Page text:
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For Pakistani catechists, living the faith is a challenge

Catechists have the lowest salaries despite their important role in evangelization in the Islamic republic

Bishop Indrias Rehmat (center) of Faisalabad with catechists during an award presentation ceremony at the Holy Rosary parish, in Faisalabad, Pakistan, on June 5

Bishop Indrias Rehmat (center) of Faisalabad with catechists during an award presentation ceremony at the Holy Rosary parish, in Faisalabad, Pakistan, on June 5. (Photo supplied)

Published: July 27, 2022 09:59 AM GMT

Updated: July 27, 2022 11:34 AM GMT

Yousaf Bachan, a third-generation catechist from Faisalabad in Pakistan’s Punjab province, is known for being outspoken on his YouTube channel but doesn’t like to gripe about his financial woes.

The 57-year-old, who launched Masihi Talimaat (Christian teachings) last year, is currently serving the Christian Town parish in the Faisalabad diocese.

He refuses to share the status of the pensions drawn by his father and grandfather.

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“We don’t share data on money and tithe. Inflation has affected parishioners whose support has dwindled, but we don’t want to raise problems. Only publicize our work,” Bachan told UCA News.

Bachan, who is among more than 100 catechists serving in 25 parishes of Faisalabad diocese, gets 4,000 rupees (US$ 17.41) per month from the parish priest.

The diocese is observing 2022 as the "Year of Catechists" to mark the 70th anniversary of St. Albert’s Catechists Training Centre in Khushpur, the country’s biggest Catholic village.

So far, Faisalabad diocese has held four events to honor local catechists, about 20 of them retired now.

Last month, Bishop Indrias Rehmat awarded shields to eight catechists at Holy Rosary parish in Madina town of Faisalabad.

He also increased the pension of retired catechists to 1,000 rupees, for which Ghani Sardar, who graduated from St. Albert’s in 1970 and retired in 2003, thanked the prelate.

“We bear the cost of petrol and ride our motorcycles to reach the faithful in distant villages. It is really tough during winters due to the extreme cold and fog,” said the 80-year-old who has worked with 27 priests.

The Church should do more for catechists who play a crucial role in spreading the gospel, the way of Christ and teaching sacrament, said Sardar.

“All the 16 catechists of my batch drew a monthly salary of only 127 rupees. Nowadays it ranges from 1,500 to 2,000. It was difficult raising eight children but I belong to a family of farmers and owned my own house,” he explained,

Sardar is credited with popularizing the singing of hymns in the form of qawwali (Sufi devotional), which involves skillful repetition of a verse to the accompaniment of hand clapping and drum beats.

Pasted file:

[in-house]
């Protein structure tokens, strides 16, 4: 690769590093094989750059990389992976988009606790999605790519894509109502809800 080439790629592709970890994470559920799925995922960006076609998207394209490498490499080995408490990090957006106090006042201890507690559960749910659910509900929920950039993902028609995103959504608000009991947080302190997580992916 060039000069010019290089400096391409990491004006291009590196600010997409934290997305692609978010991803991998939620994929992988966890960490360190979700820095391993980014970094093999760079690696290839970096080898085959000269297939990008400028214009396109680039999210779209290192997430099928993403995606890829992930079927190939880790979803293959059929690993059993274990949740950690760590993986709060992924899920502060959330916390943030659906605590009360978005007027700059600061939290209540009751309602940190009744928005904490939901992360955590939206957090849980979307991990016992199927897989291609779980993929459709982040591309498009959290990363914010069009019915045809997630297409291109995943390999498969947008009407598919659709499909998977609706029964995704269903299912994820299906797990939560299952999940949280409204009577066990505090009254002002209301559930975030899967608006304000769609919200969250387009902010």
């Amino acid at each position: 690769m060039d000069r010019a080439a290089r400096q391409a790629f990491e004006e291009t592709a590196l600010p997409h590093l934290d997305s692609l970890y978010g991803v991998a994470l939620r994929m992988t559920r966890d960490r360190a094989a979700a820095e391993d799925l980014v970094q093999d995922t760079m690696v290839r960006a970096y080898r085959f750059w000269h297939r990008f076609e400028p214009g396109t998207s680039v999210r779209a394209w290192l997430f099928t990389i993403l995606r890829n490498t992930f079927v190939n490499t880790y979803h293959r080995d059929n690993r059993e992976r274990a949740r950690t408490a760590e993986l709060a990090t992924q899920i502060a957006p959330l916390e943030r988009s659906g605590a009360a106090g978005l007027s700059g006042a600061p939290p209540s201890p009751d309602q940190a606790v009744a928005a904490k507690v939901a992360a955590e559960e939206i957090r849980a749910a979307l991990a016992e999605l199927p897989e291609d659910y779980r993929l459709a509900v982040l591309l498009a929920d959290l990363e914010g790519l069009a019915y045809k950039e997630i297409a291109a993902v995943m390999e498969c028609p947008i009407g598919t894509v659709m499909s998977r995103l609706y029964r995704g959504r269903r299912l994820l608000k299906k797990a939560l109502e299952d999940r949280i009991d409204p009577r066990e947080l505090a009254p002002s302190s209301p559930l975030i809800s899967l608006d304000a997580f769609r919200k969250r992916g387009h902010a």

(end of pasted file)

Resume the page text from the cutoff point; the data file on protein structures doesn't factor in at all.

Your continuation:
The bulk of evangelization in the Islamic republic is carried out by catechists like him who must complete 10 years of normal schooling before applying for training.

The Canada-based Catholic charity ‘Aid to the Church in Need’ (ACN), which has long supported the training of catechists, has called the St. Albert’s Centre in Khushpur “the beating heart” of the Church’s pastoral outreach in Pakistan.

The three-year course it offers includes studying catechetics, liturgy, scripture, pastoral theology, plus psychology, geography, language study, public speaking and music.

There is a greater emphasis on formation rather than mere information and the tight academic schedule allows time for daily meditation, monthly days of reflection and retreats twice a year.

The catechists in training visit the local parishioners of Khushpur to talk and pray with them. They also accompany the fully trained catechists in their work for a week or so.

The catechists’ wives also take courses providing foundational knowledge of basic scripture to minister to the women in the communities, besides healthcare, needlework, etc. The children attend school for the duration of the course.

“The parishes here are often vast and with numerous outlying settlements, and consequently the catechists are indispensable supports for the priests playing a major role in passing on the Catholic faith. In many cases the life of the parishes would virtually come to a halt without them,” states the ACN website.

In Lahore archdiocese, a new catechist starts with a monthly salary of 3,000 rupees. The annual increment is only 100 rupees depending on the approval of superiors in the church.

In Faisalabad diocese, the catechist earns 2,000 rupees for officiating a marriage. 

According to Father Abid Tanveer, vicar-general of Faisalabad diocese, the catechists are sometimes compensated with ration packages.

“They mostly generate salary from pastoral work and house visits. Jesus also advises that the laborer is worthy of his hire. Those married are even paid stipend during training and made fully aware of these circumstances,” he told UCA News.

Father Abid Tanveer said the catechists did play a vital role in building small Christian communities because of their familiarity with local people and grassroots realities.

“The bishop has notified increment in their salaries but the coronavirus pandemic has badly affected Church finances,” he added.

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